Wednesday, Jul 30th

Last updateMon, 28 Jul 2014 7am

You are here: Home News Government Tax hike balances budget

Tax hike balances budget

Halifax County’s proposed 2014/15 budget is balanced, but it will require a one-cent hike in the real estate tax rate.

Halifax County Board of Supervisors reviewed the $87.9 million budget draft Monday night during a work session presentation in Halifax by County Administrator Jim Halasz and Finance Director Stephanie Jackson. 

The proposal reflects a 1 percent increase over the current year’s budget, calls for a one-cent hike in the real estate rate to make it revenue neutral and includes no salary hikes for county employees.

The budget draft proposes raising the real estate tax rate from 45 cents to 46 cents to counteract the decline in assessed values and pay for debt service to be incurred for renovation to the sheriff’s department and temporary courts, Halasz explained.

Halifax County’s proposed new real estate tax rate of 46 cents compares to neighboring counties’ rates including Campbell at 53 cents, Charlotte at 48 cents, Mecklenburg at 38 cents and Pittsylvania at 56 cents.

The budget also includes the absorption of the entire cost increase for county
employee’s health care in the coming year, since no raises are being proposed.

Minor fee adjustments also are proposed in animal control, building permits and recreation, but these hikes are expected to generate relatively little new revenue, according to the county administrator.

Staff did not dip into the unassigned or undesignated surplus funds to balance the proposed budget either.

“This practice is frowned upon by financial institutions and bond rating agencies, and it is indicative of unsustainable spending levels, and it is less than an ideal fiscal management practice,” Halasz said, adding, “It is also evidence of not balancing the budget as required by State Code.”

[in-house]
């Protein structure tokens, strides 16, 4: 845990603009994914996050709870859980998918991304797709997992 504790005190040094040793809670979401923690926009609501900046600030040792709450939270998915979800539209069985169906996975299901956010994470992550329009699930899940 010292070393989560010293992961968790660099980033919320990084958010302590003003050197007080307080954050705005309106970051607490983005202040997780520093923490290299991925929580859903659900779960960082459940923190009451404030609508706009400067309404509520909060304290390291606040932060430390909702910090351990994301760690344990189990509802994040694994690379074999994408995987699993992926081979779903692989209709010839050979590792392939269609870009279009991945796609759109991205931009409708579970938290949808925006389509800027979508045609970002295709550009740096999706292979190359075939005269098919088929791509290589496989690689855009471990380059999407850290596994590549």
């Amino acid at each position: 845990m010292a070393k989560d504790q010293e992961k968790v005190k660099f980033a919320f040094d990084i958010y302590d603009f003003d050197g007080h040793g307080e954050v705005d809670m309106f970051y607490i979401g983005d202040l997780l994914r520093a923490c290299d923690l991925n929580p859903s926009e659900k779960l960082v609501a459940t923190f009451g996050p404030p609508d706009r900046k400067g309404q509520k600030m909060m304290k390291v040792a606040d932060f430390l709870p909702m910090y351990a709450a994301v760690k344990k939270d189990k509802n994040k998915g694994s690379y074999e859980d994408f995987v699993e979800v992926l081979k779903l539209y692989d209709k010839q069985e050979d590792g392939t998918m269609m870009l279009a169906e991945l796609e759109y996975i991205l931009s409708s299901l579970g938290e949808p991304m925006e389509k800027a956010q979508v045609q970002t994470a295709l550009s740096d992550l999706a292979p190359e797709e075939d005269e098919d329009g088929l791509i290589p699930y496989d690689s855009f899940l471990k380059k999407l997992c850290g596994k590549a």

Original budget requests from all departments and agencies when compared to the revenue the county expects to receive in the coming year resulted in a deficit of approximately $4 million.

Had this deficit been eliminated solely by raising real estate taxes, the rate would need to be increased by 11 cents to a new rate of 56 cents per $100 of assessed value, the county administrator said, noting that would represent a 24.4 percent increase.

Instead, staff made cuts to balance the budget.

In drafting the 2014 proposed budget, Halasz said the guiding principle used was to stay within the current year’s expenditure levels unless mandated to provide increases.

Along those lines, staff recommended no increases in staffing levels unless it is critical to maintain vital services, honoring its funding commitments to partner and regional agencies and local government partners and covering the anticipated debt service costs from the Phase I facility renovation projects for the sheriff’s office and temporary courts.

While reviewing the proposed budget Monday, supervisors were informed most county departments’ operational budgets are less than the prior year.

However, health care costs are anticipated to increase and are included in the staff recommended budget.